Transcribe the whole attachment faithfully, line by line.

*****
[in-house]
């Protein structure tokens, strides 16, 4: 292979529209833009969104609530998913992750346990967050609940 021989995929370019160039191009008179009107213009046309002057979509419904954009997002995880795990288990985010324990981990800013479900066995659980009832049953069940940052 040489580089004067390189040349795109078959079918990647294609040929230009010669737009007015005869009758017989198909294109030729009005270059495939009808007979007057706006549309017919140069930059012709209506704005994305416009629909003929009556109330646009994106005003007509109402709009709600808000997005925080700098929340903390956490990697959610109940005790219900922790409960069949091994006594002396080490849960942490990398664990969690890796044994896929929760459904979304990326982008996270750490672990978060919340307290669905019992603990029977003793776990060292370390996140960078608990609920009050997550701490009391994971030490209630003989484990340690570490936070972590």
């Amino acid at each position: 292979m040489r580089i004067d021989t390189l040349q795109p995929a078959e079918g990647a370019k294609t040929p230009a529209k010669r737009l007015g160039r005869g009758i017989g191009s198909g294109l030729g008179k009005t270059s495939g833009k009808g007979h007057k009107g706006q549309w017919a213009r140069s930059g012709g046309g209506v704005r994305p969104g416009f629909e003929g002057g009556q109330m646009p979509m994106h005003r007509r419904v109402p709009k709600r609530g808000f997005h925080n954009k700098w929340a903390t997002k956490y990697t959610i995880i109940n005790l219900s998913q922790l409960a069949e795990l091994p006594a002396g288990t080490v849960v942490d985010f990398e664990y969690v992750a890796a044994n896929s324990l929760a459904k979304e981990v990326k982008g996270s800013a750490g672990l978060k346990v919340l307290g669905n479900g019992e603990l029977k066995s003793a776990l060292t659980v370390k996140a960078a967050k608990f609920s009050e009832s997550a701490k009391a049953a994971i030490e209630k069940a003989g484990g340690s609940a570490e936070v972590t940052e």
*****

[in-house]
């Protein structure tokens, strides 16, 4: 292979529209833009969104609530998913992750346990967050609940 021989995929370019160039191009008179009107213009046309002057979509419904954009997002995880795990288990985010324990981990800013479900066995659980009832049953069940940052 040489580089004067390189040349795109078959079918990647294609040929230009010669737009007015005869009758017989198909294109030729009005270059495939009808007979007057706006549309017919140069930059012709209506704005994305416009629909003929009556109330646009994106005003007509109402709009709600808000997005925080700098929340903390956490990697959610109940005790219900922790409960069949091994006594002396080490849960942490990398664990969690890796044994896929929760459904979304990326982008996270750490672990978060919340307290669905019992603990029977003793776990060292370390996140960078608990609920009050997550701490009391994971030490209630003989484990340690570490936070972590």
């Amino acid at each position: 292979m040489r580089i004067d021989t390189l040349q795109p995929a078959e079918g990647a370019k294609t040929p230009a529209k010669r737009l007015g160039r005869g009758i017989g191009s198909g294109l030729g008179k009005t270059s495939g833009k009808g007979h007057k009107g706006q549309w017919a213009r140069s930059g012709g046309g209506v704005r994305p969104g416009f629909e003929g002057g009556q109330m646009p979509m994106h005003r007509r419904v109402p709009k709600r609530g808000f997005h925080n954009k700098w929340a903390t997002k956490y990697t959610i995880i109940n005790l219900s998913q922790l409960a069949e795990l091994p006594a002396g288990t080490v849960v942490d985010f990398e664990y969690v992750a890796a044994n896929s324990l929760a459904k979304e981990v990326k982008g996270s800013a750490g672990l978060k346990v919340l307290g669905n479900g019992e603990l029977k066995s003793a776990l060292t659980v370390k996140a960078a967050k608990f609920s009050e009832s997550a701490k009391a049953a994971i030490e209630k069940a003989g484990g340690s609940a570490e936070v972590t940052e």